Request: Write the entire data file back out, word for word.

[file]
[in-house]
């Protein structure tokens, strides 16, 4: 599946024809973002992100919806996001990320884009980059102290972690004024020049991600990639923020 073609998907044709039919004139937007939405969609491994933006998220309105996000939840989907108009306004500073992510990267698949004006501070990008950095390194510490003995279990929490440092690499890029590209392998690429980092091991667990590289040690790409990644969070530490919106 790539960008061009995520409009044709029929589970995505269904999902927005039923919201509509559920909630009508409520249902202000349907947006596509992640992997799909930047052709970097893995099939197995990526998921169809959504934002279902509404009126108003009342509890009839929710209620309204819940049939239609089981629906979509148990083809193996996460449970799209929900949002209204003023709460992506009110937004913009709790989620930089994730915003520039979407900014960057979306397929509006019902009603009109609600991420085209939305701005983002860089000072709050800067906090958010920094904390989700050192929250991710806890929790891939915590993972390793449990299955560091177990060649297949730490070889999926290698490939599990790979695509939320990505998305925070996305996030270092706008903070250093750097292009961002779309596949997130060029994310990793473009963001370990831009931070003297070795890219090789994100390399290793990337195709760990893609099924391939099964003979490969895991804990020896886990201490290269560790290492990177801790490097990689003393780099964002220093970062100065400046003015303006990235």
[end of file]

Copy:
[in-house]
């Protein structure tokens, strides 16, 4: 599946024809973002992100919806996001990320884009980059102290972690004024020049991600990639923020 073609998907044709039919004139937007939405969609491994933006998220309105996000939840989907108009306004500073992510990267698949004006501070990008950095390194510490003995279990929490440092690499890029590209392998690429980092091991667990590289040690790409990644969070530490919106 790539960008061009995520409009044709029929589970995505269904999902927005039923919201509509559920909630009508409520249902202000349907947006596509992640992997799909930047052709970097893995099939197995990526998921169809959504934002279902509404009126108003009342509890009839929710209620309204819940049939239609089981629906979509148990083809193996996460449970799209929900949002209204003023709460992506009110937004913009709790989620930089994730915003520039979407900014960057979306397929509006019902009603009109609600991420085209939305701005983002860089000072709050800067906090958010920094904390989700050192929250991710806890929790891939915590993972390793449990299955560091177990060649297949730490070889999926290698490939599990790979695509939320990505998305925070996305996030270092706008903070250093750097292009961002779309596949997130060029994310990793473009963001370990831009931070003297070795890219090789994100390399290793990337195709760990893609099924391939099964003979490969895991804990020896886990201490290269560790290492990177801790490097990689003393780099964002220093970062100065400046003015303006990235």